Supply chains don’t just need to be visible — they also need to be transparent. Alexis Bateman, director of MIT Sustainable Supply Chains, explains the difference.
SCB: What is your definition of supply-chain transparency?
Bateman: Visibility is knowing what’s happening as your product is extracted, transformed, and moved along the supply chain. But there’s an additional element of transparency, which is disclosure. You may be getting more information about practices in the supply chain, but then you have to disclose it to the public so they can check whether you’re actually meeting those goals. There’s a due diligence element.
SCB: You’re kind of in the middle of it, are you not? You need transparency to your upstream supply chain so that you can convey that information to your downstream supply chain. What are the challenges of doing that in a multi-tier supply chain?
Bateman: As we all know, supply chains are not designed to be transparent. As you move upstream with suppliers, they don’t want to disclose information they think of it as a competitive secret. Plus if you’re trying to look into tier two, tier three, it’s going to be difficult to coerce your direct supplier to give you that information.
When it comes to transparency, we’re trying to figure out the right questions to ask. We don’t want to look at all things. We don’t need all the information in the world, but we do need to identify and answer certain questions about regulations such as the California Supply Chain Transparency Act and U.K. Modern Slavery Act. We need to be doing due diligence not just in our own operations and those of our immediate supplier, but upstream as well. Because you’re going to be held responsible for that.
SCB: When we talk about supply-chain transparency, we’re talking about how workers are treated in factories, as well as environmental concerns. We want to know where our raw materials came from, whether it’s a country that’s banned or has labor practices that aren’t up to snuff. Is that even possible to determine?
Bateman: It’s happening. People are doing it. Three are some leaders in the space. Patagonia was one of the first to do it as an apparel manufacturer. They made it part of their brand. And they were well ahead of their time. Now we’re seeing companies across different industries, particularly in food and apparel, that have been hit hard by regulation and consumer demands for more visibility in their products. If you see your nearest competitors doing it, then you’re probably going to do it, too. It started about a decade ago, with scorecards and setting up codes of conduct with direct suppliers, ensuring that they’re meeting minimum standards.
SCB: Is it all self-reporting? Or are there other ways of finding out this information?
Bateman: There’s a little of both. We’re seeing different approaches. You might trust a close supplier, but there’s also third-party verification. A few companies are vertically integrating some of their suppliers so they can get visibility into upstream materials. If you’re a big firm, you’re going to want verification that the information is true.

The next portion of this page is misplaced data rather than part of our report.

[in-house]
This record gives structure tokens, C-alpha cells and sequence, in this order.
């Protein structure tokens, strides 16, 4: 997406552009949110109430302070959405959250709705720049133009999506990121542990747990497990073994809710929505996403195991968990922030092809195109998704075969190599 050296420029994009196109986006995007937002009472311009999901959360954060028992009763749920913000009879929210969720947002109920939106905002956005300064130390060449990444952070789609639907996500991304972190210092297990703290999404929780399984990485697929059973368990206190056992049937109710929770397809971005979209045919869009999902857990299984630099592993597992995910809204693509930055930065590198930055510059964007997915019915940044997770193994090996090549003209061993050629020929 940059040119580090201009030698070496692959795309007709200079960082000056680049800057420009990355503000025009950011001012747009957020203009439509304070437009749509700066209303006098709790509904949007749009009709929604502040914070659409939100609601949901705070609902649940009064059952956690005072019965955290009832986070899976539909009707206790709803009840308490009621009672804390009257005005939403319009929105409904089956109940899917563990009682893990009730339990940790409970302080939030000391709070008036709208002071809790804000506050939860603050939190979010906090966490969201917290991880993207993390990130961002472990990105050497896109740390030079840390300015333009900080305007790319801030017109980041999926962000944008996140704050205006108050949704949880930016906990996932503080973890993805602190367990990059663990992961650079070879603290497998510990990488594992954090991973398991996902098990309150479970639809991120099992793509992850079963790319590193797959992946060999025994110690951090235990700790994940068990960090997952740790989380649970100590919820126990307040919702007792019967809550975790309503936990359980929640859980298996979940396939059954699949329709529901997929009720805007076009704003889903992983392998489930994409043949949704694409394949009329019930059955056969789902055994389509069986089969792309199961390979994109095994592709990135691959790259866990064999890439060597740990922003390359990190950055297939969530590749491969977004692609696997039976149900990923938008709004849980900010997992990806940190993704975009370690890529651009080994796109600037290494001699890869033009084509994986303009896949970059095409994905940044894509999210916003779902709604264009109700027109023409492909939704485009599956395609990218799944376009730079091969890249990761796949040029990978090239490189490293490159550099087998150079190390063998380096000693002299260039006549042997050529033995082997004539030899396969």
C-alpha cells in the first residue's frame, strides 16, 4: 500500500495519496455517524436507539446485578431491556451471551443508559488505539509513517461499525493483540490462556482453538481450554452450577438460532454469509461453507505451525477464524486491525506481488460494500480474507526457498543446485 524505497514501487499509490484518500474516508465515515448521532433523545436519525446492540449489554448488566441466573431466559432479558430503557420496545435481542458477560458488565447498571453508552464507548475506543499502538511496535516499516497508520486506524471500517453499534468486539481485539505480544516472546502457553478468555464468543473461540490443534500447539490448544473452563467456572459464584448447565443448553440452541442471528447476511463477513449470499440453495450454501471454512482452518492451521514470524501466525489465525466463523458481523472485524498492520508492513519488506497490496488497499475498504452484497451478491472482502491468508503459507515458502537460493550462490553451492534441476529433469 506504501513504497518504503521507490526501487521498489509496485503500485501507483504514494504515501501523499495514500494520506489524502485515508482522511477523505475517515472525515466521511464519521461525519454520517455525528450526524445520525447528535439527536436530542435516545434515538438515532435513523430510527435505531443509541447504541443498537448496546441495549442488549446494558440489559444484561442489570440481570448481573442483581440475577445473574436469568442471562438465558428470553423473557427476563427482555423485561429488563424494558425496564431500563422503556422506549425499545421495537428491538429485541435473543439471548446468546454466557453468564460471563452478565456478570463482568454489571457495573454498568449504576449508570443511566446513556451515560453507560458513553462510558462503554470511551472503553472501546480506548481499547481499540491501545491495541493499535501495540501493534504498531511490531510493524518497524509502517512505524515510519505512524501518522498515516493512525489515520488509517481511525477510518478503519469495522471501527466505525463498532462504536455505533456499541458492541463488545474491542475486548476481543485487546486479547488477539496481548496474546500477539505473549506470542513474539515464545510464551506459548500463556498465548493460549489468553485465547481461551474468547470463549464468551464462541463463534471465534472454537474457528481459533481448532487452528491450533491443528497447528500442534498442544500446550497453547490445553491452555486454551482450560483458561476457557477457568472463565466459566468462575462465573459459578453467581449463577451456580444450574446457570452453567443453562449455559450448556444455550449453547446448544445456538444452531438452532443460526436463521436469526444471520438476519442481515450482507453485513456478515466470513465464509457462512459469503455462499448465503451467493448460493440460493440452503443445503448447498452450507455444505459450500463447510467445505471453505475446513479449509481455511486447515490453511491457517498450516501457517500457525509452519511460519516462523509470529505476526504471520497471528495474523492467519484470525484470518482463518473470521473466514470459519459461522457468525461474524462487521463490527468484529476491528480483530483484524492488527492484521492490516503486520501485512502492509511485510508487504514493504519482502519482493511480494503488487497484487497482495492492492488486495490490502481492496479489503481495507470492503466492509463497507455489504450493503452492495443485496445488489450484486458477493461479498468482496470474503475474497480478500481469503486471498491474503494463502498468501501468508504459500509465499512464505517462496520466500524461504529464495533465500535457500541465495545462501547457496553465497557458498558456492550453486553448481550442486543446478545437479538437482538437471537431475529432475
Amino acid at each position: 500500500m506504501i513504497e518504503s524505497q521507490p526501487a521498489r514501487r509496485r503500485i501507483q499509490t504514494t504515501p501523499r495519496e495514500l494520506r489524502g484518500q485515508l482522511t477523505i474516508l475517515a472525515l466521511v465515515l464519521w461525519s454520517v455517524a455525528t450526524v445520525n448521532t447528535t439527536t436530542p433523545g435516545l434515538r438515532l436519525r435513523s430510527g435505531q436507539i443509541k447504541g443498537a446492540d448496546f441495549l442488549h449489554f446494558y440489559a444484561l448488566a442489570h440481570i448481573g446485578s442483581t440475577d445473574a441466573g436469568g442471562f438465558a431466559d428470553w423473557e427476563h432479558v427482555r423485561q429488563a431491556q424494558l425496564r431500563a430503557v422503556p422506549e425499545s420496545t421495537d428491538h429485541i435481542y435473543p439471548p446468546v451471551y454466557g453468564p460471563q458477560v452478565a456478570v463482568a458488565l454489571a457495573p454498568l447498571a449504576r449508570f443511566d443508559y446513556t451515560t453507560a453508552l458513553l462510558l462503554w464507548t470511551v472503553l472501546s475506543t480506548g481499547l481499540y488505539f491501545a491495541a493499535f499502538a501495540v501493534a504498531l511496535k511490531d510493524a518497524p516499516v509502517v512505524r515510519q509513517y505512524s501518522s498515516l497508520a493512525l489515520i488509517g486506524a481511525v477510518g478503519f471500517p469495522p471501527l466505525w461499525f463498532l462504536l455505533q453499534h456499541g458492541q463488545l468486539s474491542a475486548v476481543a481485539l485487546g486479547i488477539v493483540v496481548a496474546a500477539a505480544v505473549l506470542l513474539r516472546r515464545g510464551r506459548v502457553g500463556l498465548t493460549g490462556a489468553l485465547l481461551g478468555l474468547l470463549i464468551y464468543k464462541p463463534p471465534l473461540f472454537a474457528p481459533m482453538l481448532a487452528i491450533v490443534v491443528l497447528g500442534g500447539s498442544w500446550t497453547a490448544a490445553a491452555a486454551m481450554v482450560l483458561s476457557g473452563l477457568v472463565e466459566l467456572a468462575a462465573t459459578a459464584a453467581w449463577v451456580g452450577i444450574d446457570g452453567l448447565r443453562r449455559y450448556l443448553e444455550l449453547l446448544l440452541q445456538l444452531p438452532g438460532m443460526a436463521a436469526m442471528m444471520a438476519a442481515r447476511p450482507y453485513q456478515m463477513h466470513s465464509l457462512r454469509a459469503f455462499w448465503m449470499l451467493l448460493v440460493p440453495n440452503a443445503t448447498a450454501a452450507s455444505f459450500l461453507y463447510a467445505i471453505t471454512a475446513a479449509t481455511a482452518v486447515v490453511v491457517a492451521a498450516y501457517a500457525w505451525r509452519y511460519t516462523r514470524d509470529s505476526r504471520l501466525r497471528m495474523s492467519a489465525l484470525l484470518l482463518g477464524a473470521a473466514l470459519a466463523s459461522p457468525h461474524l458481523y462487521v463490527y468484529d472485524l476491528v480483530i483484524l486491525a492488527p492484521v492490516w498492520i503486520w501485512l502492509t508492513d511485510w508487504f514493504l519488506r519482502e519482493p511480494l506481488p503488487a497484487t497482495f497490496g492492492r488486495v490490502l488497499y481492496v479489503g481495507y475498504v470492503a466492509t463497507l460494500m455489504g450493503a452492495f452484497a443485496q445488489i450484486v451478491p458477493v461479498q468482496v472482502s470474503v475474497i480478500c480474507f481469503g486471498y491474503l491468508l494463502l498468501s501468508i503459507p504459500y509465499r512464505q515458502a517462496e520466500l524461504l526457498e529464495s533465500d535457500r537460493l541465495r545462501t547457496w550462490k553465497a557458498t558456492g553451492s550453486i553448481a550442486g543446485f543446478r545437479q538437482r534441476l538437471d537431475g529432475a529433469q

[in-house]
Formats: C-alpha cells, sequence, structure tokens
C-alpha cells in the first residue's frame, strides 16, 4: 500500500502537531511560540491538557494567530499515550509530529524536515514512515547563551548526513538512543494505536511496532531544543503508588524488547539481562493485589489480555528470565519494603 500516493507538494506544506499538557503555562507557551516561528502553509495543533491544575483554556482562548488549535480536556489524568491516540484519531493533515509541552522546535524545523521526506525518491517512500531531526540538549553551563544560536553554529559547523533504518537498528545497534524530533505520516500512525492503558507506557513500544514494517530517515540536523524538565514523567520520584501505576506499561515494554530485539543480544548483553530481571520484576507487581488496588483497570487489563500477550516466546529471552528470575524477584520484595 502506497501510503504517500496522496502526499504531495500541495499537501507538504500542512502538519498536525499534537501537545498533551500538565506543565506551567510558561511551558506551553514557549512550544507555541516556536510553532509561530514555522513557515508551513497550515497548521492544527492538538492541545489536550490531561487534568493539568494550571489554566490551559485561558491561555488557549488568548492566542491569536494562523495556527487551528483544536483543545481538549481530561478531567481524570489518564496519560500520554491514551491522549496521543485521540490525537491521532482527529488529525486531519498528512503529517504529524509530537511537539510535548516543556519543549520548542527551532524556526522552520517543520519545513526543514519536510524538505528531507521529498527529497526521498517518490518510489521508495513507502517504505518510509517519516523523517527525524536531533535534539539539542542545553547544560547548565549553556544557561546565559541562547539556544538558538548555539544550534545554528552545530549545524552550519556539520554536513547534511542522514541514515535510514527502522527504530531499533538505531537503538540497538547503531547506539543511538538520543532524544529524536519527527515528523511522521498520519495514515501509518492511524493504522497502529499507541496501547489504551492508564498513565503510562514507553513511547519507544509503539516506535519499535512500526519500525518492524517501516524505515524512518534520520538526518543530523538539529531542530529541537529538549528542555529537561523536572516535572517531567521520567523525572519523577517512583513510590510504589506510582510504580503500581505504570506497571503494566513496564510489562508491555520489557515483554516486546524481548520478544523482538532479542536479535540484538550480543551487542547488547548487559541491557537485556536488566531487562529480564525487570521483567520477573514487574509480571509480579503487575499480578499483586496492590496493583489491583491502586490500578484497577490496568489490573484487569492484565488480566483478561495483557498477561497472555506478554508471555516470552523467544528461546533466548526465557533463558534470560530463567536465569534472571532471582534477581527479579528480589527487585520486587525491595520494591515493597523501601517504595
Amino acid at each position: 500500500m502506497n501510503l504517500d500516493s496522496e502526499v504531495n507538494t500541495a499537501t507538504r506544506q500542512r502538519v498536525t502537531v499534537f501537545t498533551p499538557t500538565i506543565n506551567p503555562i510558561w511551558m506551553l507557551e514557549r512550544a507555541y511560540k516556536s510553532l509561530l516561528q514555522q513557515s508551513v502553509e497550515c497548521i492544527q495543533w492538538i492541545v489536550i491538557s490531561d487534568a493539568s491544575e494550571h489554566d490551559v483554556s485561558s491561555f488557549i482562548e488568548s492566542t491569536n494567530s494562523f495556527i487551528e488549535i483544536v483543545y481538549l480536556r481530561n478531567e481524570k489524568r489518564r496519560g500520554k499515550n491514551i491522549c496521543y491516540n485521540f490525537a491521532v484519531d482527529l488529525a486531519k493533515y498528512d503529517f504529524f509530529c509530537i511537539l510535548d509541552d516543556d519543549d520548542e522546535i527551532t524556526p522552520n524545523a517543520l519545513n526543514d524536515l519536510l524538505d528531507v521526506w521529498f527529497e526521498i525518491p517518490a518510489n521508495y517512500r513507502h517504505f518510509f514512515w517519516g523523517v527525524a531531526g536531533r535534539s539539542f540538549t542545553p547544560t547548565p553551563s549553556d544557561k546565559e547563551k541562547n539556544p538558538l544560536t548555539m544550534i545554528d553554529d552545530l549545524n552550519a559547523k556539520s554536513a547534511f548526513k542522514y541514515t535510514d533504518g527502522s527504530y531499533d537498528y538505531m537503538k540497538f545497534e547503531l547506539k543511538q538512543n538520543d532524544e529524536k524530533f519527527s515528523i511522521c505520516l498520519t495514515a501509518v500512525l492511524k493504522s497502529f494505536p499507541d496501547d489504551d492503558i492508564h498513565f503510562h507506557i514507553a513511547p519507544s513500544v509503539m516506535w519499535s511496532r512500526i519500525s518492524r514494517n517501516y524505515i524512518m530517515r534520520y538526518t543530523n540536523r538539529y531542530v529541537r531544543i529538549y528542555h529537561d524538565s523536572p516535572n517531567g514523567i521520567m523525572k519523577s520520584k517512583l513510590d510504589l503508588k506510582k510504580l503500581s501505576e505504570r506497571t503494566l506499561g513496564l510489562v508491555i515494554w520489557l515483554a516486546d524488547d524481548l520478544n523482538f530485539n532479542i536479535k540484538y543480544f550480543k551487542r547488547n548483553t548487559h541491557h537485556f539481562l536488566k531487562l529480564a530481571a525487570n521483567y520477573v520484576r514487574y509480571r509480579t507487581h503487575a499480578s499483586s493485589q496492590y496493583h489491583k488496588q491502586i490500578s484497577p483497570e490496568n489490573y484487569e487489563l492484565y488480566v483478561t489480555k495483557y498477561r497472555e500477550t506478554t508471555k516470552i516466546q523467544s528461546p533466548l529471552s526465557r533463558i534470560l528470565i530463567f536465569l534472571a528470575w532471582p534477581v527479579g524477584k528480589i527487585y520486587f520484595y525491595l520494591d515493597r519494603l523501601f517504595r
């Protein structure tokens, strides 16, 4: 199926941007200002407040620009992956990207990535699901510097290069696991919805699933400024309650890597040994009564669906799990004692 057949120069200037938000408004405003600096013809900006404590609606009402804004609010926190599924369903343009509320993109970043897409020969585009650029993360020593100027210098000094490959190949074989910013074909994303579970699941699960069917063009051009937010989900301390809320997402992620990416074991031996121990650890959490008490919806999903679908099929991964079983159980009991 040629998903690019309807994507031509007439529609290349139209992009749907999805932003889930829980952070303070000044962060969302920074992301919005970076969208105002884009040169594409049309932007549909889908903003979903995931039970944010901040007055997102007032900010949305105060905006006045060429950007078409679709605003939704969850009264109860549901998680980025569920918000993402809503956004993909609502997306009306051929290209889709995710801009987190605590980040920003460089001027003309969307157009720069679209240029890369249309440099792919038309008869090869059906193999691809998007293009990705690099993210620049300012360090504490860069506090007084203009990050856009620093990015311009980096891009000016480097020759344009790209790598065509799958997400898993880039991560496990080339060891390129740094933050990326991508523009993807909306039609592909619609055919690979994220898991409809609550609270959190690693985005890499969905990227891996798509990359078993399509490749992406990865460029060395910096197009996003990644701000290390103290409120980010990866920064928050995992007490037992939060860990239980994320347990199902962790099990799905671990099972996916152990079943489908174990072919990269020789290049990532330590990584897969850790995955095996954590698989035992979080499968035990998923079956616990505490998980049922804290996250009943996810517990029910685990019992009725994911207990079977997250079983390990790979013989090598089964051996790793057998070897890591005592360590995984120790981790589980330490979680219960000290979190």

SCB: A lot of transparency regulations, such as those relating to conflict minerals, don’t have teeth to them. They’re just reporting requirements. The assumption is that customers won’t do business with you if you’re getting your stuff from a bad place. That raises the question of whether the consumer cares.
Bateman: We’ve done some studies on this, and I’d say it’s a mixed bag. If your product is on the shelf beside another with the same quality and price point, and one is a more trustworthy brand, we’re seeing more commitment and return buys. Consumers might not be willing to pay a price premium, but they might come back to the brand they see as more trustworthy.
SCB: As is so often the case, something that starts out as voluntary ends up being mandatory, in the form of a regulation. Is the problem of transparency going to stay the same, go away, or get better?
Bateman: I think it’s going to increase in focus. It’s true that these regulations that don’t have teeth. But if you don’t meet them, you’re going to be perceived negatively by external stakeholders, critics, and buyers.
SCB: Who’s the sheriff here — the one who upholds standards?
Bateman: NGOs are coming to your door to verify what you’re doing. There’s also the possibility that you might get a better return by investing in visibility. You might find that you can go directly to your supplier, cut out middlemen and save a little money along the way. Also, employees want to work for companies that are trustworthy. Patagonia’s turnover rate is less than 4%, which is incredible. So there’s value across the spectrum.
SCB: Do you believe we’re ever going to reach a point of true transparency in the supply chain, and that people will care about it all the way down the line?
Bateman: I think there’s going to be a waterfall effect in different industries that will impact consumers differently. Certain industries are feeling the most pressure. I’ve got a toddler, and I’m going to feed him yogurt. I want to know where that yogurt’s from, how it was produced, what goes in it, who produced it, how the cows were treated — all of these things. Are supply chains ever going to become fully transparent? Probably that will never happen. But they’re going to become increasingly so, to show that they’re trustworthy companies, exercising due diligence. That is definitely happening.